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Laterally extensive, thin, eustatically controlled, transgressive marine shale beds that occur within paralic sequences are generally regarded as reliable correlative markers. Such shale beds in the Carboniferous of NW Europe are referred to as marine bands and have been used extensively for stratigraphic correlations, particularly in the petroleum industry, where they are used to construct interwell correlations. True marine bands are represented by black anoxic shales (characterized by high U levels and high gamma API responses) that contain definitive ammonoid assemblages, i.e., demonstrably were deposited in a marine environment. However, not all black shales in the Carboniferous of NW Europe are the product of marine deposition, despite which they are still colloquially referred to as “marine bands” and are used for stratigraphic correlations. The problem of “marine band” recognition and correlation is exacerbated when dealing with well bores, where only wireline-log data and cuttings are available. This study demonstrates how inorganic geochemical data are used as a means to refine the identification of true marine bands and how these data can be used for enhanced stratigraphic correlations.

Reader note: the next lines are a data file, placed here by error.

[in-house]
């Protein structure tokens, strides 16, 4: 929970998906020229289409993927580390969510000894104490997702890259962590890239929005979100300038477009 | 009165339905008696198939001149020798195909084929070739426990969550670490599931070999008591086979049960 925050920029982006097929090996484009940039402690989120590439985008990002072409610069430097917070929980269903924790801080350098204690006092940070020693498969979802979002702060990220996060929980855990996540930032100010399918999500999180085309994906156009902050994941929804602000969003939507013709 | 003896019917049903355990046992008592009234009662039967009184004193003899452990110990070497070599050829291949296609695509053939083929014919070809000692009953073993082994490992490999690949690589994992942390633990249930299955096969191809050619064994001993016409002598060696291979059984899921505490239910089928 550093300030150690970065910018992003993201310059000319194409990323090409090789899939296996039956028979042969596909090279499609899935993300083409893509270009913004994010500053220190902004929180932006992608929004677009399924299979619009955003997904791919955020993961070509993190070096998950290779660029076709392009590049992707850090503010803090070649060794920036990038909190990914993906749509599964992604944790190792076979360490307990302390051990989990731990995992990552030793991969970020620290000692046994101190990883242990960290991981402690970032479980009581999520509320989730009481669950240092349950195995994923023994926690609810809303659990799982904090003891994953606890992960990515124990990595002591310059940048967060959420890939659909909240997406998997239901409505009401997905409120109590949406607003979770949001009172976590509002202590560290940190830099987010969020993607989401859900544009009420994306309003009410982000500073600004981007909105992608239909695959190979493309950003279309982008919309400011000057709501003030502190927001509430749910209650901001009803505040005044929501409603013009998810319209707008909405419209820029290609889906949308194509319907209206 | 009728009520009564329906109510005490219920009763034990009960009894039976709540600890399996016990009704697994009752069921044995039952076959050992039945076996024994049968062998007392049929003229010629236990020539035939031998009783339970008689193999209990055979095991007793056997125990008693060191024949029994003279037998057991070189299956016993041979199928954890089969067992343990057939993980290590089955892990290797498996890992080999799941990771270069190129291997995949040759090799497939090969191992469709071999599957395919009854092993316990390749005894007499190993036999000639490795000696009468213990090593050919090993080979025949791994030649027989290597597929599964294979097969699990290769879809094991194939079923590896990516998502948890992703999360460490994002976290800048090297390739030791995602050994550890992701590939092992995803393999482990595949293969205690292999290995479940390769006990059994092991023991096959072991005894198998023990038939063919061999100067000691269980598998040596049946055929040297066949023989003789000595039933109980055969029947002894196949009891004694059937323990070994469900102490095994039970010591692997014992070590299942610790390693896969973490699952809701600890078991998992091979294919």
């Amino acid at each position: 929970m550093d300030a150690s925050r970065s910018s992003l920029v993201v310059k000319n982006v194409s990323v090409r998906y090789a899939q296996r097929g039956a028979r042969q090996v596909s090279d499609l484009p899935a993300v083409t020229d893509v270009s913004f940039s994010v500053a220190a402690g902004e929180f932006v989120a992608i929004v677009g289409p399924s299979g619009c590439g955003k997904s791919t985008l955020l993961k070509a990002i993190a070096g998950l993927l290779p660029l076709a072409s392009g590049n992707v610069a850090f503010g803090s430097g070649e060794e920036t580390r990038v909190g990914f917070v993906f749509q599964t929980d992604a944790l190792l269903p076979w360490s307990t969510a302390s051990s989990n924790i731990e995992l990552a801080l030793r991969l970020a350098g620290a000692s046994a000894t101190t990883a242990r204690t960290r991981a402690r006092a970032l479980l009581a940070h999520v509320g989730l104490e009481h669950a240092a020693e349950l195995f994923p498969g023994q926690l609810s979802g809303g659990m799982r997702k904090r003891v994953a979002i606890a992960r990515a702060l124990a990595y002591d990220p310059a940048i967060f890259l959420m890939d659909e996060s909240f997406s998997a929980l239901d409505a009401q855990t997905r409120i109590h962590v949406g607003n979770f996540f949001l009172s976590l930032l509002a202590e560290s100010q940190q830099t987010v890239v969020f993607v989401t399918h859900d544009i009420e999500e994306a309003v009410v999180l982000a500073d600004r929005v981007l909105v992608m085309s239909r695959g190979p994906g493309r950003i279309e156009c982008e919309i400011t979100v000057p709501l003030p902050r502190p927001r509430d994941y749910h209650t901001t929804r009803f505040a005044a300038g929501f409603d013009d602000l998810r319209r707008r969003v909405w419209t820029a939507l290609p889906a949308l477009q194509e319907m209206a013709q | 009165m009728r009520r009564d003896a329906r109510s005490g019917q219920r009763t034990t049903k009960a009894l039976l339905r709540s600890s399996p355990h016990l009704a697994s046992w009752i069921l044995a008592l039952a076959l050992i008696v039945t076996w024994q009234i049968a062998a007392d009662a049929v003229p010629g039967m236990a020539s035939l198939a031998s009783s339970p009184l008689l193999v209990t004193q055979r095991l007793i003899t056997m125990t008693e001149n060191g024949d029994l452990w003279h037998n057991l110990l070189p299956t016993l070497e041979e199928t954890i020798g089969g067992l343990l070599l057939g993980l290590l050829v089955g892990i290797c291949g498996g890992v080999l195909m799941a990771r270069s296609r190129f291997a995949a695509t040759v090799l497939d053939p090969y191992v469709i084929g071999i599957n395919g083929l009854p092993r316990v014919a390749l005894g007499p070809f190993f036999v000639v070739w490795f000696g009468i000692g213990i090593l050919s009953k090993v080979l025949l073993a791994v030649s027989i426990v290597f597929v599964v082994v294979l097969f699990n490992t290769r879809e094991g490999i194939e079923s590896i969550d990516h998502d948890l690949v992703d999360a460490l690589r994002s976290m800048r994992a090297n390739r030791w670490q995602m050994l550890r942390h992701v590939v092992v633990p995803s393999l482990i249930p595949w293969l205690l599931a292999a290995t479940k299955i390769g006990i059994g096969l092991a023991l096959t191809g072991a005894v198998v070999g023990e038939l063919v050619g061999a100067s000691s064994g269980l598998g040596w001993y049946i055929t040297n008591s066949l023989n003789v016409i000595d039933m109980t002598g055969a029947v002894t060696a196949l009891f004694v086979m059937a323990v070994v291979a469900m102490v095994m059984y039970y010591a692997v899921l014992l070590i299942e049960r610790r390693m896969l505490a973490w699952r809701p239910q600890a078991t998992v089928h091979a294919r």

“Marine-band chemostratigraphy” is established using core sections from the onshore Carboniferous Coal Measures sequences encountered in the West Midlands of England. Using variations in U, Mo, Zn, Cu, V, P2 O5, Al2 O3, Th, and Zr concentrations, a geochemically based facies classification scheme is erected, which allows the differentiation of mudstones deposited in marine, freshwater lacustrine, and floodplain environments, and which has been validated by palynological and sedimentological facies data. This scheme is successfully extended to a nearby well from which only cuttings are available.

The general concept of marine-band chemostratigraphy can be applied to the sedimentary rocks deposited in any coastal-plain to marginal-marine setting. The methodology provides a robust technique for the identification and correlation of “marine bands” and also demonstrates the importance of inorganic geochemical data in the context of sequence stratigraphy.

Application of Modern Stratigraphic Techniques: Theory and Case Histories

SEPM Special Publication No. 94, Copyright © 2010

SEPM (Society for Sedimentary Geology), ISBN 978-1-56576-199-5, p. 221–238.

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